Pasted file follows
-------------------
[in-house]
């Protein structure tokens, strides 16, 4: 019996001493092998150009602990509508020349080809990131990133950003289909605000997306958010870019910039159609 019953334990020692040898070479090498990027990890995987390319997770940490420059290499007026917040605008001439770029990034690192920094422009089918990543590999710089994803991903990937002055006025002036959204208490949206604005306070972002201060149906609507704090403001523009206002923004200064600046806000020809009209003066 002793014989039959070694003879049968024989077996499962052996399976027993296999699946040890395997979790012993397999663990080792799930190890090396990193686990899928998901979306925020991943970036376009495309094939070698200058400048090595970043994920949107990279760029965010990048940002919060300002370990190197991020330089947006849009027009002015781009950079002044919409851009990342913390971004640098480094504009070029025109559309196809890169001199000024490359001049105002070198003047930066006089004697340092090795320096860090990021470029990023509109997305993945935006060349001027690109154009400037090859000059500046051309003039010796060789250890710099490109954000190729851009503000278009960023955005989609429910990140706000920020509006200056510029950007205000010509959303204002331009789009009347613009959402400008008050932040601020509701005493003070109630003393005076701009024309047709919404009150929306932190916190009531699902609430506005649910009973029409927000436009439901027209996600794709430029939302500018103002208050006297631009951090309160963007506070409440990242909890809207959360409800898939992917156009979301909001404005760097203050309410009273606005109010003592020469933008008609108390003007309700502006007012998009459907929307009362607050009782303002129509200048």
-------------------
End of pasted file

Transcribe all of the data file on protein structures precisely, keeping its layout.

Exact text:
[in-house]
């Protein structure tokens, strides 16, 4: 019996001493092998150009602990509508020349080809990131990133950003289909605000997306958010870019910039159609 019953334990020692040898070479090498990027990890995987390319997770940490420059290499007026917040605008001439770029990034690192920094422009089918990543590999710089994803991903990937002055006025002036959204208490949206604005306070972002201060149906609507704090403001523009206002923004200064600046806000020809009209003066 002793014989039959070694003879049968024989077996499962052996399976027993296999699946040890395997979790012993397999663990080792799930190890090396990193686990899928998901979306925020991943970036376009495309094939070698200058400048090595970043994920949107990279760029965010990048940002919060300002370990190197991020330089947006849009027009002015781009950079002044919409851009990342913390971004640098480094504009070029025109559309196809890169001199000024490359001049105002070198003047930066006089004697340092090795320096860090990021470029990023509109997305993945935006060349001027690109154009400037090859000059500046051309003039010796060789250890710099490109954000190729851009503000278009960023955005989609429910990140706000920020509006200056510029950007205000010509959303204002331009789009009347613009959402400008008050932040601020509701005493003070109630003393005076701009024309047709919404009150929306932190916190009531699902609430506005649910009973029409927000436009439901027209996600794709430029939302500018103002208050006297631009951090309160963007506070409440990242909890809207959360409800898939992917156009979301909001404005760097203050309410009273606005109010003592020469933008008609108390003007309700502006007012998009459907929307009362607050009782303002129509200048």